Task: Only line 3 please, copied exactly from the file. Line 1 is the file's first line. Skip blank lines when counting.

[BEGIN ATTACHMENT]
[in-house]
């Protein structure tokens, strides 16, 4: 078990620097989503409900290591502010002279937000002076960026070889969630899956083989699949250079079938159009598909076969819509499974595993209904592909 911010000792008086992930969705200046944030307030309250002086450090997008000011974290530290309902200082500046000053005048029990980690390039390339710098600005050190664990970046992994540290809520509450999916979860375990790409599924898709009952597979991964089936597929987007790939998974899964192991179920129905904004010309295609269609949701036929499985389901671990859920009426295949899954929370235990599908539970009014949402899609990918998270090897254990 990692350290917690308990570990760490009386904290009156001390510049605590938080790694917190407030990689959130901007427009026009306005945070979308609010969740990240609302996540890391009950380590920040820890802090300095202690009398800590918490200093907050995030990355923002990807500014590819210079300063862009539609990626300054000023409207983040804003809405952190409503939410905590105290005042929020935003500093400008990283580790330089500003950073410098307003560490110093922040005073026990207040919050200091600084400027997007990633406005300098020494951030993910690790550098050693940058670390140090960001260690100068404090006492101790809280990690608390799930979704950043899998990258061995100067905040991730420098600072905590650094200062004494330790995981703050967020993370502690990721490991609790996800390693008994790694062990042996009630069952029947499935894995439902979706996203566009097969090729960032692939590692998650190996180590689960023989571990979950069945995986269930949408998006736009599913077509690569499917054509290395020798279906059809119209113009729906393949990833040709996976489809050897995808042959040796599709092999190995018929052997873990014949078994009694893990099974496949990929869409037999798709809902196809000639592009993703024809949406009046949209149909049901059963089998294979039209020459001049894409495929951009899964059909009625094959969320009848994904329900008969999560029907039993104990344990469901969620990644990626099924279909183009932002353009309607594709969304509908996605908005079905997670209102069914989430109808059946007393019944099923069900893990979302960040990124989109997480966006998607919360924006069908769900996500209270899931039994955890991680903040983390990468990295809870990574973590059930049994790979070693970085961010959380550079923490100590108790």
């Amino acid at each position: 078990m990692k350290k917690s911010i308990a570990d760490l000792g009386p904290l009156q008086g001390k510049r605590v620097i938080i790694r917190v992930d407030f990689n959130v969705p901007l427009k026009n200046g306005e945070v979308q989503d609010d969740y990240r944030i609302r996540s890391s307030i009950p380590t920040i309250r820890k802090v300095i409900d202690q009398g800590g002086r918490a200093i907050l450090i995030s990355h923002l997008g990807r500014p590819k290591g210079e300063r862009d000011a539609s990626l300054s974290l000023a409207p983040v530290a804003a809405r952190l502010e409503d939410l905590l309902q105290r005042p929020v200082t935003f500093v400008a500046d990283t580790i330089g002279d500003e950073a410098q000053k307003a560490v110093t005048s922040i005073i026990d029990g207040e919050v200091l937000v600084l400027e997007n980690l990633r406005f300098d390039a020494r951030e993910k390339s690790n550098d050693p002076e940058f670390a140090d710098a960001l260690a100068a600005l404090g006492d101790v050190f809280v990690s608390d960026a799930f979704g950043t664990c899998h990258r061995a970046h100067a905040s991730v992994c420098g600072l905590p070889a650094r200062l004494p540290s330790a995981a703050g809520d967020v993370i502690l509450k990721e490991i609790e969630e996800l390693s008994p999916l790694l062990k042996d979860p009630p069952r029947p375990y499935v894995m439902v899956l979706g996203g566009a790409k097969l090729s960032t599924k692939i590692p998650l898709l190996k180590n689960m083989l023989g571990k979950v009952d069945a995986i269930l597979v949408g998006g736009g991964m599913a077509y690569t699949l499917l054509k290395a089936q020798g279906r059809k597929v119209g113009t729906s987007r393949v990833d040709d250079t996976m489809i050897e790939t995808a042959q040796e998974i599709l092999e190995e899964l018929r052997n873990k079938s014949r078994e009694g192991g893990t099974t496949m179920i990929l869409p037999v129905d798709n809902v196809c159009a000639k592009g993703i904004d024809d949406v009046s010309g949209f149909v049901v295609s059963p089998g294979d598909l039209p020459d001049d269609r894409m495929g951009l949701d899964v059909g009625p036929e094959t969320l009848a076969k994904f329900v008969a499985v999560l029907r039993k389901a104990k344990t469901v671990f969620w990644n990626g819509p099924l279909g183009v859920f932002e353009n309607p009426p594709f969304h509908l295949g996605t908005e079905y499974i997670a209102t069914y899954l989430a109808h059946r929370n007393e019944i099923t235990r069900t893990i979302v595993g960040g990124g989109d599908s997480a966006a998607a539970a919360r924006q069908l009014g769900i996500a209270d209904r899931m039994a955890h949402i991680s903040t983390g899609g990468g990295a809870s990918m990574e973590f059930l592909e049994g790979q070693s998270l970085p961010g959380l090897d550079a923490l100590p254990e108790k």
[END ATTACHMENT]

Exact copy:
């Amino acid at each position: 078990m990692k350290k917690s911010i308990a570990d760490l000792g009386p904290l009156q008086g001390k510049r605590v620097i938080i790694r917190v992930d407030f990689n959130v969705p901007l427009k026009n200046g306005e945070v979308q989503d609010d969740y990240r944030i609302r996540s890391s307030i009950p380590t920040i309250r820890k802090v300095i409900d202690q009398g800590g002086r918490a200093i907050l450090i995030s990355h923002l997008g990807r500014p590819k290591g210079e300063r862009d000011a539609s990626l300054s974290l000023a409207p983040v530290a804003a809405r952190l502010e409503d939410l905590l309902q105290r005042p929020v200082t935003f500093v400008a500046d990283t580790i330089g002279d500003e950073a410098q000053k307003a560490v110093t005048s922040i005073i026990d029990g207040e919050v200091l937000v600084l400027e997007n980690l990633r406005f300098d390039a020494r951030e993910k390339s690790n550098d050693p002076e940058f670390a140090d710098a960001l260690a100068a600005l404090g006492d101790v050190f809280v990690s608390d960026a799930f979704g950043t664990c899998h990258r061995a970046h100067a905040s991730v992994c420098g600072l905590p070889a650094r200062l004494p540290s330790a995981a703050g809520d967020v993370i502690l509450k990721e490991i609790e969630e996800l390693s008994p999916l790694l062990k042996d979860p009630p069952r029947p375990y499935v894995m439902v899956l979706g996203g566009a790409k097969l090729s960032t599924k692939i590692p998650l898709l190996k180590n689960m083989l023989g571990k979950v009952d069945a995986i269930l597979v949408g998006g736009g991964m599913a077509y690569t699949l499917l054509k290395a089936q020798g279906r059809k597929v119209g113009t729906s987007r393949v990833d040709d250079t996976m489809i050897e790939t995808a042959q040796e998974i599709l092999e190995e899964l018929r052997n873990k079938s014949r078994e009694g192991g893990t099974t496949m179920i990929l869409p037999v129905d798709n809902v196809c159009a000639k592009g993703i904004d024809d949406v009046s010309g949209f149909v049901v295609s059963p089998g294979d598909l039209p020459d001049d269609r894409m495929g951009l949701d899964v059909g009625p036929e094959t969320l009848a076969k994904f329900v008969a499985v999560l029907r039993k389901a104990k344990t469901v671990f969620w990644n990626g819509p099924l279909g183009v859920f932002e353009n309607p009426p594709f969304h509908l295949g996605t908005e079905y499974i997670a209102t069914y899954l989430a109808h059946r929370n007393e019944i099923t235990r069900t893990i979302v595993g960040g990124g989109d599908s997480a966006a998607a539970a919360r924006q069908l009014g769900i996500a209270d209904r899931m039994a955890h949402i991680s903040t983390g899609g990468g990295a809870s990918m990574e973590f059930l592909e049994g790979q070693s998270l970085p961010g959380l090897d550079a923490l100590p254990e108790k």